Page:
The filing seems to come in two parts: a statement of principles, and a sketch of how self-governance might work. I’ll largely ignore the first part, since clearly Google and Verizon found little to agree on. The three key principles are motherhood (consumer transparency and control), Google’s non-negotiable (openness) and Verizon’s (encouraging investment), respectively; it’s hard to argue with any of this, except to observe that the hard work lies in achieving them simultaneously.
The most useful resource on self-regulation in communications I’ve seen is Ofcom’s 2008 statement on “Identifying appropriate regulatory solutions: principles for analysing self- and co-regulation” (PDF). It concluded that self-regulation is most likely to work when “industry collectively has an interest in solving the issue; industry is able to establish clear objectives for a potential scheme; and the likely industry solution matches the legitimate needs of citizens and consumers.”
If their effort is to succeed, the companies will have to build an institution that represents all interests. Let's stipulate that the three main stakeholder groups are content players, network operators and consumers; Google and Verizon fall in the first two groups. On the network side, they’ll need to add the cable industry (always much more leery of network neutrality than the long-regulated telcos), and on the content side, the studios. The trickiest part will be finding a “consumer voice” with some legitimacy; everybody, not least these companies, claims to have the consumer’s best interest at heart.
The filing is predictably vague about the basis on which government would become involved, and is silent about how its proposed institution would enforce its own norms. That’s a mistake. It’s in the companies’ best interest to declare which sword they want hanging over their heads. If they don’t, there won’t be sufficient incentive to Do the Right Thing in the short term (the CEO will ask, “If I’m not breaking a law, why should I go the extra mile?”), which means that eventually a mountain of punctilious rules will be imposed on them. (It’s my understanding that this is what happened over the last decade with accessibility to the internet for those with disabilities: tech companies promised a decade ago they’d solve the problem, didn’t do all that much, and now Rep. Markey is writing detailed rules.)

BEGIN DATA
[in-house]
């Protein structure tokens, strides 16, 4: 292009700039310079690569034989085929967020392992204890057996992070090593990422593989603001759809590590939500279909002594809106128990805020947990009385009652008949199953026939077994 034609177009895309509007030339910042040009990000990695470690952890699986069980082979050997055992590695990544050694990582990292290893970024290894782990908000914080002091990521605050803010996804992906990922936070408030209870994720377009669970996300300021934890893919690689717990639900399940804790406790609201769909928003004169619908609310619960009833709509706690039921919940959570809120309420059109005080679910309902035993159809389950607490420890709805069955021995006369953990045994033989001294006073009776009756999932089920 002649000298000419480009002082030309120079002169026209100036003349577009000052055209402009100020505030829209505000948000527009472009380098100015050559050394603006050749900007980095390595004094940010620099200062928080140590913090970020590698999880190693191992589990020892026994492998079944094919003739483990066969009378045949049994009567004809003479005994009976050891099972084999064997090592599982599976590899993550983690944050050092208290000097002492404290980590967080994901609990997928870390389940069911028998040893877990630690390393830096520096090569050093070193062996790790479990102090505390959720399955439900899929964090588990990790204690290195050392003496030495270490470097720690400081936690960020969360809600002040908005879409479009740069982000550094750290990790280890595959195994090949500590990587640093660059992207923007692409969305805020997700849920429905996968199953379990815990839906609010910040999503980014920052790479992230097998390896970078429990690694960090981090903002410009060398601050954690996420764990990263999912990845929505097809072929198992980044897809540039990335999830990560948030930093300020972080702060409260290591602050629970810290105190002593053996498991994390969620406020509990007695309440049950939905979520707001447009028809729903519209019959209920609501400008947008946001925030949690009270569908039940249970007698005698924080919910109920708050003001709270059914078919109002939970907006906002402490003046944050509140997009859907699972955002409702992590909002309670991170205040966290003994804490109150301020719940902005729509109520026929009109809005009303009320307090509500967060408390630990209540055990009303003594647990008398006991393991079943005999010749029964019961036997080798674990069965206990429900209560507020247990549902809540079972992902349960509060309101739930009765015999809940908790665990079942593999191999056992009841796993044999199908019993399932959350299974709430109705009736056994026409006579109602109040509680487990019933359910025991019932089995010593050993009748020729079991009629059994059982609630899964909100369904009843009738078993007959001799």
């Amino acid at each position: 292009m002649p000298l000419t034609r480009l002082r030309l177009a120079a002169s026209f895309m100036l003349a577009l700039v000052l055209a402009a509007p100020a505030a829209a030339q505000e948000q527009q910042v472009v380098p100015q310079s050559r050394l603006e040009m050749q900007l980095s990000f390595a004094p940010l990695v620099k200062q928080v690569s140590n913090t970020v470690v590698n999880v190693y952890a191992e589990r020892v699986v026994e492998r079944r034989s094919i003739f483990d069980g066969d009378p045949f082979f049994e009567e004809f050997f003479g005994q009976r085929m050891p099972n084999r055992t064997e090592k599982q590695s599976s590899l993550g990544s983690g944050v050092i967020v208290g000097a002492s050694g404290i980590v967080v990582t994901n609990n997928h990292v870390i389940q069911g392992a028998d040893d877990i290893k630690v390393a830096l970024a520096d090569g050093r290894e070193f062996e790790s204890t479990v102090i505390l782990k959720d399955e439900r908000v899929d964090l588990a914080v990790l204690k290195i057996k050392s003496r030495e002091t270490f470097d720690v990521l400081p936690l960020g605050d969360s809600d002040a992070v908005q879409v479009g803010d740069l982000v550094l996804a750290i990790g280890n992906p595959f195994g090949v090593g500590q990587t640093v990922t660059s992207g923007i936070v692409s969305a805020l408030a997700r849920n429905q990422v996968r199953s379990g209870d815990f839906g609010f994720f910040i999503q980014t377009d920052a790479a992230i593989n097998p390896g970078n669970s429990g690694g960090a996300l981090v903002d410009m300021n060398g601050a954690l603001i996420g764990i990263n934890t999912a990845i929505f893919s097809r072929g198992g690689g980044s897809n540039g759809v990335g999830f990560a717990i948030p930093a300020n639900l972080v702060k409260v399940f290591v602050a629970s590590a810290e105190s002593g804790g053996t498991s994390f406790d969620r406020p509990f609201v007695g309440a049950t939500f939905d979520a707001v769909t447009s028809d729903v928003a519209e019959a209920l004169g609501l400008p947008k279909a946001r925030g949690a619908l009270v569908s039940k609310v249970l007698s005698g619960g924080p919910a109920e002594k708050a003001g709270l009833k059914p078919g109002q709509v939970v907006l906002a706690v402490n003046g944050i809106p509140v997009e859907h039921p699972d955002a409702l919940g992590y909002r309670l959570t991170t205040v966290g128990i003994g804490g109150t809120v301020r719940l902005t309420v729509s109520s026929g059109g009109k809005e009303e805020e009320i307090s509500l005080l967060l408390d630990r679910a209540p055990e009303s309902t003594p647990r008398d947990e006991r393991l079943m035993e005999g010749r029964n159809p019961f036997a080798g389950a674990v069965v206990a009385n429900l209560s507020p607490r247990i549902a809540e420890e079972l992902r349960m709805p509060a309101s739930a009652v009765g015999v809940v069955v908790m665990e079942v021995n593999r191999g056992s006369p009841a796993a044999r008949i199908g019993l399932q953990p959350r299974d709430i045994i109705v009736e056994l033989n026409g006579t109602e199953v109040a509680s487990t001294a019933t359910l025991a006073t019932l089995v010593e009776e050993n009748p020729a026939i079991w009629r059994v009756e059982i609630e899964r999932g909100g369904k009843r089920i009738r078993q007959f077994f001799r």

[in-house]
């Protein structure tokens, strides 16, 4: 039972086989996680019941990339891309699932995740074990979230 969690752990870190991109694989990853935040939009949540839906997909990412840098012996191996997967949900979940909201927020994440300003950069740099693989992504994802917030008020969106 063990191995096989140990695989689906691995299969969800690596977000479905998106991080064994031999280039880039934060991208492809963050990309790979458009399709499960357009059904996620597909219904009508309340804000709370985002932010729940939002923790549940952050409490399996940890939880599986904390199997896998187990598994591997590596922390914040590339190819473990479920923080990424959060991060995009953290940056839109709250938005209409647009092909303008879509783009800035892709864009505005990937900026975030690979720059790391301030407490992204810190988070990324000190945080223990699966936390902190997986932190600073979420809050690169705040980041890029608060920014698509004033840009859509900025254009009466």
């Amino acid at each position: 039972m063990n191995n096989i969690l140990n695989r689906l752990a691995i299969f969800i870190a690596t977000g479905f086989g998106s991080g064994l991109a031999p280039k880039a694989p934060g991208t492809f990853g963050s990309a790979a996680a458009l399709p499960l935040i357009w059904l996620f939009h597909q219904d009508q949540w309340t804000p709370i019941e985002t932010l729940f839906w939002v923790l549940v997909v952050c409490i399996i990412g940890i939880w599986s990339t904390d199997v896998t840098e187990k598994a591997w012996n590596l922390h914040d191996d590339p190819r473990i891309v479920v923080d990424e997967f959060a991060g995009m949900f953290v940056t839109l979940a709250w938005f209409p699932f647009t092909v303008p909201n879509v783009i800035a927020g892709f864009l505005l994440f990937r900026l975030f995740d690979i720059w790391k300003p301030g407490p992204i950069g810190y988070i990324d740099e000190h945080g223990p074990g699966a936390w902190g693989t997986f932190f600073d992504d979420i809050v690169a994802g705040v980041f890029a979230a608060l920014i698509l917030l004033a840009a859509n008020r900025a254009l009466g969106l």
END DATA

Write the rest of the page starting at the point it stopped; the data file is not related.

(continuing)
It’s not clear to me whether the filing is proposing self- or co-regulation, defined by Ofcom (2008) as follows:
Self-regulation: Industry collectively administers a solution to address citizen or consumer issues, or other regulatory objectives, without formal oversight from government or regulator. There are no explicit ex ante legal backstops in relation to rules agreed by the scheme (although general obligations may still apply to providers in this area).I think co-regulation is indicated here. Without a backstop there will not be sufficient incentive for good behavior. Politically, too, the term “self-regulation” has become anathema in Washington DC because the financial melt-down is deemed to have been due to a failure in the same. (Not that it matters, but I think this assessment is incorrect on two counts: self-regulation is only part of a much larger problem in the financial crisis; and even if it weren’t, the lessons learned are not easily transposable to communications policy. Still, it’s probably best to use another term, like shared regulation, supervised delegation or bounded autonomy.)
Co-regulation: Schemes that involve elements of self- and statutory regulation, with public authorities and industry collectively administering a solution to an identified issue. The split of responsibilities may vary, but typically government or regulators have legal backstop powers to secure desired objectives.